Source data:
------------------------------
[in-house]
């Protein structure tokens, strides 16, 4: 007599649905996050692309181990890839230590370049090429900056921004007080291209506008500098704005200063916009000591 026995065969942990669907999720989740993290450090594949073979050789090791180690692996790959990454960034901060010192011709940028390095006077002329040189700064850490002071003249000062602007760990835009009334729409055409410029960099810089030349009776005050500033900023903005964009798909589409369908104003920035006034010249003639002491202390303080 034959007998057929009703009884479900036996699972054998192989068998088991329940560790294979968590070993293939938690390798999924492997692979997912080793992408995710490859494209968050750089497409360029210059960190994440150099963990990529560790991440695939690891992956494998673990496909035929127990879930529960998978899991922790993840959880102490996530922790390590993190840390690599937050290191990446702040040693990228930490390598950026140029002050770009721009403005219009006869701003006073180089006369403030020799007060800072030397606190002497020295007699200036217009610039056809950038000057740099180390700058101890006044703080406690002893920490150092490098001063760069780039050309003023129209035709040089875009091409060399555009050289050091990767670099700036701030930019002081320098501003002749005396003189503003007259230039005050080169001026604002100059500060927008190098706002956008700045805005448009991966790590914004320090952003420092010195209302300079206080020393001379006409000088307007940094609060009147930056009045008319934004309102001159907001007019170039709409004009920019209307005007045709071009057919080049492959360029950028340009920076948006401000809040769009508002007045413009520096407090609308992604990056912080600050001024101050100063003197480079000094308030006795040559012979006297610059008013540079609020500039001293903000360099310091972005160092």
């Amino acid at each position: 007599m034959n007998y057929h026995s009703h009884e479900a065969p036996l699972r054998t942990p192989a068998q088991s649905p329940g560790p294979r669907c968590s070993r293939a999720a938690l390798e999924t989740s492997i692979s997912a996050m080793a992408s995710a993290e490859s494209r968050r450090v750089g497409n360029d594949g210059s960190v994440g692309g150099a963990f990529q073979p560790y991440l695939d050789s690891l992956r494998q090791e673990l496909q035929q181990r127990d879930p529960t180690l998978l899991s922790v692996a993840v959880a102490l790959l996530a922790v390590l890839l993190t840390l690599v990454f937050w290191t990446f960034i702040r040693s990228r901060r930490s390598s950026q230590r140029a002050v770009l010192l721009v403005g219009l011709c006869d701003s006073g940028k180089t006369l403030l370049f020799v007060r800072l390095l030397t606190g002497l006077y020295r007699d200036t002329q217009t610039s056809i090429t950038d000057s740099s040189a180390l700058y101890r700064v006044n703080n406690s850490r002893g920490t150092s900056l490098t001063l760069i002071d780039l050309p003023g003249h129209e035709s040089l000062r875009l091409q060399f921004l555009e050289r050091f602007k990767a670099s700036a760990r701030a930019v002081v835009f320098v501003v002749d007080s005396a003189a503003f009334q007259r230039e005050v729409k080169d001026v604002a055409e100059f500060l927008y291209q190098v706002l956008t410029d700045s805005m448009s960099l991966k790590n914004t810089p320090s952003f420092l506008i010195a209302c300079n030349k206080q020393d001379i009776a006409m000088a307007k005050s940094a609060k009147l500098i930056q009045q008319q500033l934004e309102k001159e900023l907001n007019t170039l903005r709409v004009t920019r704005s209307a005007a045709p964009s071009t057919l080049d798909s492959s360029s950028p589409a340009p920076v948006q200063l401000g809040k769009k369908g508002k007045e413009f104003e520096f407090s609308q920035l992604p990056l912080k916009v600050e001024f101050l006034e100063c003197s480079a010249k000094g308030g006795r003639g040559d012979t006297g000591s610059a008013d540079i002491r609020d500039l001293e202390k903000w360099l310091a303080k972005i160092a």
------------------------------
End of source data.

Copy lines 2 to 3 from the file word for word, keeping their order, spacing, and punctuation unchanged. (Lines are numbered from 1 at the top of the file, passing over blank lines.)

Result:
């Protein structure tokens, strides 16, 4: 007599649905996050692309181990890839230590370049090429900056921004007080291209506008500098704005200063916009000591 026995065969942990669907999720989740993290450090594949073979050789090791180690692996790959990454960034901060010192011709940028390095006077002329040189700064850490002071003249000062602007760990835009009334729409055409410029960099810089030349009776005050500033900023903005964009798909589409369908104003920035006034010249003639002491202390303080 034959007998057929009703009884479900036996699972054998192989068998088991329940560790294979968590070993293939938690390798999924492997692979997912080793992408995710490859494209968050750089497409360029210059960190994440150099963990990529560790991440695939690891992956494998673990496909035929127990879930529960998978899991922790993840959880102490996530922790390590993190840390690599937050290191990446702040040693990228930490390598950026140029002050770009721009403005219009006869701003006073180089006369403030020799007060800072030397606190002497020295007699200036217009610039056809950038000057740099180390700058101890006044703080406690002893920490150092490098001063760069780039050309003023129209035709040089875009091409060399555009050289050091990767670099700036701030930019002081320098501003002749005396003189503003007259230039005050080169001026604002100059500060927008190098706002956008700045805005448009991966790590914004320090952003420092010195209302300079206080020393001379006409000088307007940094609060009147930056009045008319934004309102001159907001007019170039709409004009920019209307005007045709071009057919080049492959360029950028340009920076948006401000809040769009508002007045413009520096407090609308992604990056912080600050001024101050100063003197480079000094308030006795040559012979006297610059008013540079609020500039001293903000360099310091972005160092």
């Amino acid at each position: 007599m034959n007998y057929h026995s009703h009884e479900a065969p036996l699972r054998t942990p192989a068998q088991s649905p329940g560790p294979r669907c968590s070993r293939a999720a938690l390798e999924t989740s492997i692979s997912a996050m080793a992408s995710a993290e490859s494209r968050r450090v750089g497409n360029d594949g210059s960190v994440g692309g150099a963990f990529q073979p560790y991440l695939d050789s690891l992956r494998q090791e673990l496909q035929q181990r127990d879930p529960t180690l998978l899991s922790v692996a993840v959880a102490l790959l996530a922790v390590l890839l993190t840390l690599v990454f937050w290191t990446f960034i702040r040693s990228r901060r930490s390598s950026q230590r140029a002050v770009l010192l721009v403005g219009l011709c006869d701003s006073g940028k180089t006369l403030l370049f020799v007060r800072l390095l030397t606190g002497l006077y020295r007699d200036t002329q217009t610039s056809i090429t950038d000057s740099s040189a180390l700058y101890r700064v006044n703080n406690s850490r002893g920490t150092s900056l490098t001063l760069i002071d780039l050309p003023g003249h129209e035709s040089l000062r875009l091409q060399f921004l555009e050289r050091f602007k990767a670099s700036a760990r701030a930019v002081v835009f320098v501003v002749d007080s005396a003189a503003f009334q007259r230039e005050v729409k080169d001026v604002a055409e100059f500060l927008y291209q190098v706002l956008t410029d700045s805005m448009s960099l991966k790590n914004t810089p320090s952003f420092l506008i010195a209302c300079n030349k206080q020393d001379i009776a006409m000088a307007k005050s940094a609060k009147l500098i930056q009045q008319q500033l934004e309102k001159e900023l907001n007019t170039l903005r709409v004009t920019r704005s209307a005007a045709p964009s071009t057919l080049d798909s492959s360029s950028p589409a340009p920076v948006q200063l401000g809040k769009k369908g508002k007045e413009f104003e520096f407090s609308q920035l992604p990056l912080k916009v600050e001024f101050l006034e100063c003197s480079a010249k000094g308030g006795r003639g040559d012979t006297g000591s610059a008013d540079i002491r609020d500039l001293e202390k903000w360099l310091a303080k972005i160092a």